Will this poster return to haunt the Lib Dems?

Tories and Lib Dems are likely to raise VAT in first Budget, warn economists.

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One of the most memorable posters of the election campaign was the Lib Dems' attack on the Tories' "VAT bombshell". It rightly identified George Osborne's claim that he had "no plans" to raise VAT as a non-denial denial and launched a spirited attack on this most regressive of taxes.

But could the poster now return to haunt Vince Cable et al? A BBC survey of 28 influential economists found that 24 believe the new government will be forced to raise VAT from 17.5 per cent to 20 per cent before the end of next year. Meanwhile, the Institute for Fiscal Studies (IFS) has predicted that George Osborne's emergency Budget will include a significant increase in the tax.

History teaches us that when in need of revenue, the Tories raise VAT first of all. It was Margaret Thatcher who almost doubled VAT from 8 to 15 per cent in 1979 in order to slash the top rate of income tax, and it was John Major who raised VAT by 2.5 per cent to its current level of 17.5 per cent.

Yet an increase in VAT would not only hit the poorest, who spend a disproportionate amount of their income on basic goods, hardest, but it would also suck vital demand out of the economy. A recent report for the Centre for Retail Research found that raising the VAT rate to 20 per cent would cost each household £425 a year on average. It added that the resultant drop in consumer spending could cost 47,000 jobs and lead to the closure of almost 10,000 stores.

The Tories' willingness to raise VAT is partly based on the mistaken belief that its temporary reduction to 15 per cent failed to stimulate the economy. In fact, three economists from the IFS found that the cut had raised real consumption by 1.2 per cent.

David Cameron may have echoed Winston Churchill in declaring that eating your words is an "excellent diet", but I doubt whether the Lib Dems will feel so comfortable about their own "VAT bombshell".

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George Eaton is political editor of the New Statesman.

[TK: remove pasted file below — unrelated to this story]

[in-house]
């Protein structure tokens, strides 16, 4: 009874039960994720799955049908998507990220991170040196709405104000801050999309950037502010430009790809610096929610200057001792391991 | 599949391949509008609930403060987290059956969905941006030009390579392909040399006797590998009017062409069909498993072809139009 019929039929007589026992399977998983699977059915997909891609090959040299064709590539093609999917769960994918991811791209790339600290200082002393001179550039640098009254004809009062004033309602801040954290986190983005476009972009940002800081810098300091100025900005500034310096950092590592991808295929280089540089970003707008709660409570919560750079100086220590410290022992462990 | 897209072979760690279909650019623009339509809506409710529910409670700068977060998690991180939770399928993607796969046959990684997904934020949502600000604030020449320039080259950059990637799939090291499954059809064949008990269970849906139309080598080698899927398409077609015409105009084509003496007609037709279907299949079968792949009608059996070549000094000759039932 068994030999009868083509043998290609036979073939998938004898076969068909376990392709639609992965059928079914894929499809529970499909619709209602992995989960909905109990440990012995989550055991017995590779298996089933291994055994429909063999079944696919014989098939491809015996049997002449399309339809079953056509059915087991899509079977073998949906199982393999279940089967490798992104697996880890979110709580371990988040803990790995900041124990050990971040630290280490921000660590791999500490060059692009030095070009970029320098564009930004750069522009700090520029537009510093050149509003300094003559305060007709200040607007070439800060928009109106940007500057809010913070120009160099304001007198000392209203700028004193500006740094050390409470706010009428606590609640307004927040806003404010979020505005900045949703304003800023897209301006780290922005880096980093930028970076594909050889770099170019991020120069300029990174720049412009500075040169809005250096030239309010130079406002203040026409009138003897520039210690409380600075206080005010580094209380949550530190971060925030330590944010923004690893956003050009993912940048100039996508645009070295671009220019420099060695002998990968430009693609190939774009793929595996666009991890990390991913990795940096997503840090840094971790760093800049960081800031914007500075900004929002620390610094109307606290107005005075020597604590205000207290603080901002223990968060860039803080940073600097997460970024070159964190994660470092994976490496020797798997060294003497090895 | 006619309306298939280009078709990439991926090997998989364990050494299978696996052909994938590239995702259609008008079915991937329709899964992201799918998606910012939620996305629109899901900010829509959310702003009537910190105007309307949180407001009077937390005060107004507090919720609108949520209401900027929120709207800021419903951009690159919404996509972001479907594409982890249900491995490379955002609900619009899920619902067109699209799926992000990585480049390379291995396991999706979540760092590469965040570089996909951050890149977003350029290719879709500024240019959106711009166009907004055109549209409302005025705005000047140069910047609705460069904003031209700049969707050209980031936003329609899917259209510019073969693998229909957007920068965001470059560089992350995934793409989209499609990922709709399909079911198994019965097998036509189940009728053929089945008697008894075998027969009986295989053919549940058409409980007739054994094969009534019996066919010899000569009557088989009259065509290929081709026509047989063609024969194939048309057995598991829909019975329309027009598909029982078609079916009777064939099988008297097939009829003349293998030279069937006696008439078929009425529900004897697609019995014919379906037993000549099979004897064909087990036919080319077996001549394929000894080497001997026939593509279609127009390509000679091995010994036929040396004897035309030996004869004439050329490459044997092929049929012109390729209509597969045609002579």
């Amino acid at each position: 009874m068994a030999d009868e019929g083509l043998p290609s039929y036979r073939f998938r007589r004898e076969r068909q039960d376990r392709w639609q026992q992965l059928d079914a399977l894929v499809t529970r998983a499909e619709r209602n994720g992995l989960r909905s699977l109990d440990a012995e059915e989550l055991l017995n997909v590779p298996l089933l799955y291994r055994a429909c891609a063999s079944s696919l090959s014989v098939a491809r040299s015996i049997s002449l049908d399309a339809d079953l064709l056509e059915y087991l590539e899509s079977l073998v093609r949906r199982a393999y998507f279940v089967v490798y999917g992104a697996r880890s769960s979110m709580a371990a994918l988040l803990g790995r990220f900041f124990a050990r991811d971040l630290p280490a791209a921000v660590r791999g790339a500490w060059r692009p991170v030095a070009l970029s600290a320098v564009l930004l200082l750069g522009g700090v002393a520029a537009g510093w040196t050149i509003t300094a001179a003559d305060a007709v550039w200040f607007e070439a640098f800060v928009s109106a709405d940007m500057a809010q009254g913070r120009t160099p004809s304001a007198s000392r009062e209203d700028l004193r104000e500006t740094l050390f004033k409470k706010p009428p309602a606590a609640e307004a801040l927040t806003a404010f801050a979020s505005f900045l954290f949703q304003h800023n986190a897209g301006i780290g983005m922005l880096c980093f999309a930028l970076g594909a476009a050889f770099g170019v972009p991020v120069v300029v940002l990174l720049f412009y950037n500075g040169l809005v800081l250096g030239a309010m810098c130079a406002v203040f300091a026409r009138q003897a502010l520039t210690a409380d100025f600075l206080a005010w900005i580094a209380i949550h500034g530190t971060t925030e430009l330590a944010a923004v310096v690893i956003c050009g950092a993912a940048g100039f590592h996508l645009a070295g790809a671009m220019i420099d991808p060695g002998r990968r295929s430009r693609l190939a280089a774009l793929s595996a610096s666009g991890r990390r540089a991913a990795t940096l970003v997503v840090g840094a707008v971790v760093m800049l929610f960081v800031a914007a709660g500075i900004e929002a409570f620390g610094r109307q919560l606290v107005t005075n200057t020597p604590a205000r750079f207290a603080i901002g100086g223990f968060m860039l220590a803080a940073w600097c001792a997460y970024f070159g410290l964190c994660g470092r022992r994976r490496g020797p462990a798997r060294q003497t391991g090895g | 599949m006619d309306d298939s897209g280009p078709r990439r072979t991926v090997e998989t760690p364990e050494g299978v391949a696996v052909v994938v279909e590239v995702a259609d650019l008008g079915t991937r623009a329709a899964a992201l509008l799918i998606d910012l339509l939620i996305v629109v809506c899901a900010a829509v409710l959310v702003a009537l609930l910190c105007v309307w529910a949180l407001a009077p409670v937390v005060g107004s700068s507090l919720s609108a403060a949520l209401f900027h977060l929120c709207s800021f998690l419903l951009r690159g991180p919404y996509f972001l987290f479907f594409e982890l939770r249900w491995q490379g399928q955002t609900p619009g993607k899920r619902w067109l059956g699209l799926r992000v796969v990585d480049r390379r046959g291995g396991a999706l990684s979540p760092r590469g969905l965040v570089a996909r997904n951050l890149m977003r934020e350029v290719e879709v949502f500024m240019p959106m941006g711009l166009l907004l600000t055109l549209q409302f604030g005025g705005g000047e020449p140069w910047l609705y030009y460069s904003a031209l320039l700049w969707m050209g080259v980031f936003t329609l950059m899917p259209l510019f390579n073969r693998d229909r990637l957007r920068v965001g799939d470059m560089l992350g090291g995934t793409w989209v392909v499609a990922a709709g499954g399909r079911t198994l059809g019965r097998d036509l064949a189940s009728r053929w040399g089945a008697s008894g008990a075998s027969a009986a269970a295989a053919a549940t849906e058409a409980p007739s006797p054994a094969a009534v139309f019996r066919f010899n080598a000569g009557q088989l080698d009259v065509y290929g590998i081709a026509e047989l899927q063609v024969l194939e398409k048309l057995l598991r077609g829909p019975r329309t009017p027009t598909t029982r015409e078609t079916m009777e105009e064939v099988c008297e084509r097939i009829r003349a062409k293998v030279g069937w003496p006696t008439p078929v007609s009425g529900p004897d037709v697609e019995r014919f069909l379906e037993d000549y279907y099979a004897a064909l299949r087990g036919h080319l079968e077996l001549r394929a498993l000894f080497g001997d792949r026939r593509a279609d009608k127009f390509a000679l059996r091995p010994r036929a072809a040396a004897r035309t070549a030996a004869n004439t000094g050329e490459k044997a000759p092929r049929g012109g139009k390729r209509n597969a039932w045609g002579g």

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Lord Sainsbury pulls funding from Progress and other political causes

The longstanding Labour donor will no longer fund party political causes. 

Centrist Labour MPs face a funding gap for their ideas after the longstanding Labour donor Lord Sainsbury announced he will stop financing party political causes.

Sainsbury, who served as a New Labour minister and also donated to the Liberal Democrats, is instead concentrating on charitable causes. 

Lord Sainsbury funded the centrist organisation Progress, dubbed the “original Blairite pressure group”, which was founded in mid Nineties and provided the intellectual underpinnings of New Labour.

The former supermarket boss is understood to still fund Policy Network, an international thinktank headed by New Labour veteran Peter Mandelson.

He has also funded the Remain campaign group Britain Stronger in Europe. The latter reinvented itself as Open Britain after the Leave vote, and has campaigned for a softer Brexit. Its supporters include former Lib Dem leader Nick Clegg and Labour's Chuka Umunna, and it now relies on grassroots funding.

Sainsbury said he wished to “hand the baton on to a new generation of donors” who supported progressive politics. 

Progress director Richard Angell said: “Progress is extremely grateful to Lord Sainsbury for the funding he has provided for over two decades. We always knew it would not last forever.”

The organisation has raised a third of its funding target from other donors, but is now appealing for financial support from Labour supporters. Its aims include “stopping a hard-left take over” of the Labour party and “renewing the ideas of the centre-left”. 

Julia Rampen is the digital news editor of the New Statesman (previously editor of The Staggers, The New Statesman's online rolling politics blog). She has also been deputy editor at Mirror Money Online and has worked as a financial journalist for several trade magazines. 

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